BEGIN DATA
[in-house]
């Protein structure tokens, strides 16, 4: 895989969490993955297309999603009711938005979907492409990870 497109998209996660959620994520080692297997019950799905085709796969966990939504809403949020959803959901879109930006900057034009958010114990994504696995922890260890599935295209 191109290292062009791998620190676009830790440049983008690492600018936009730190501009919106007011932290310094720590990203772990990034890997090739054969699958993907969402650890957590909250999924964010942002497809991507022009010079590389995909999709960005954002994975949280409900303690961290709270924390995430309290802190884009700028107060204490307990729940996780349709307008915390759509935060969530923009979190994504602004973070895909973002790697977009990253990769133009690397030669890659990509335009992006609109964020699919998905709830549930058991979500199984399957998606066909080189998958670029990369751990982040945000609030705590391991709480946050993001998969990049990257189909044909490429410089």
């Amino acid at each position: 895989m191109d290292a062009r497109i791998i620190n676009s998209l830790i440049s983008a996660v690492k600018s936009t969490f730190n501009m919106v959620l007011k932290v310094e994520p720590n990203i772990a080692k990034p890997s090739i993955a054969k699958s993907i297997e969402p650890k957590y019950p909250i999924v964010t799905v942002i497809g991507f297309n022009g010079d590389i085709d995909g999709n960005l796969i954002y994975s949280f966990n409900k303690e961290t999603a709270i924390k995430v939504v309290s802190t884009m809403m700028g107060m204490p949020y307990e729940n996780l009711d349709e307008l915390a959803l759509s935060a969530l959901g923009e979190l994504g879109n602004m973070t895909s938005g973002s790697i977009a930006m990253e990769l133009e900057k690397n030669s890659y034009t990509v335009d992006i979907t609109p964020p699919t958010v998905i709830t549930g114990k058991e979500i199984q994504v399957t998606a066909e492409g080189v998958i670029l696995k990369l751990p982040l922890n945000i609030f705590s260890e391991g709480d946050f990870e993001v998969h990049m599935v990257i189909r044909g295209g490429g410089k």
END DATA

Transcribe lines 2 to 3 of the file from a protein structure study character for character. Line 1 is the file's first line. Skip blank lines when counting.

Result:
């Protein structure tokens, strides 16, 4: 895989969490993955297309999603009711938005979907492409990870 497109998209996660959620994520080692297997019950799905085709796969966990939504809403949020959803959901879109930006900057034009958010114990994504696995922890260890599935295209 191109290292062009791998620190676009830790440049983008690492600018936009730190501009919106007011932290310094720590990203772990990034890997090739054969699958993907969402650890957590909250999924964010942002497809991507022009010079590389995909999709960005954002994975949280409900303690961290709270924390995430309290802190884009700028107060204490307990729940996780349709307008915390759509935060969530923009979190994504602004973070895909973002790697977009990253990769133009690397030669890659990509335009992006609109964020699919998905709830549930058991979500199984399957998606066909080189998958670029990369751990982040945000609030705590391991709480946050993001998969990049990257189909044909490429410089």
């Amino acid at each position: 895989m191109d290292a062009r497109i791998i620190n676009s998209l830790i440049s983008a996660v690492k600018s936009t969490f730190n501009m919106v959620l007011k932290v310094e994520p720590n990203i772990a080692k990034p890997s090739i993955a054969k699958s993907i297997e969402p650890k957590y019950p909250i999924v964010t799905v942002i497809g991507f297309n022009g010079d590389i085709d995909g999709n960005l796969i954002y994975s949280f966990n409900k303690e961290t999603a709270i924390k995430v939504v309290s802190t884009m809403m700028g107060m204490p949020y307990e729940n996780l009711d349709e307008l915390a959803l759509s935060a969530l959901g923009e979190l994504g879109n602004m973070t895909s938005g973002s790697i977009a930006m990253e990769l133009e900057k690397n030669s890659y034009t990509v335009d992006i979907t609109p964020p699919t958010v998905i709830t549930g114990k058991e979500i199984q994504v399957t998606a066909e492409g080189v998958i670029l696995k990369l751990p982040l922890n945000i609030f705590s260890e391991g709480d946050f990870e993001v998969h990049m599935v990257i189909r044909g295209g490429g410089k």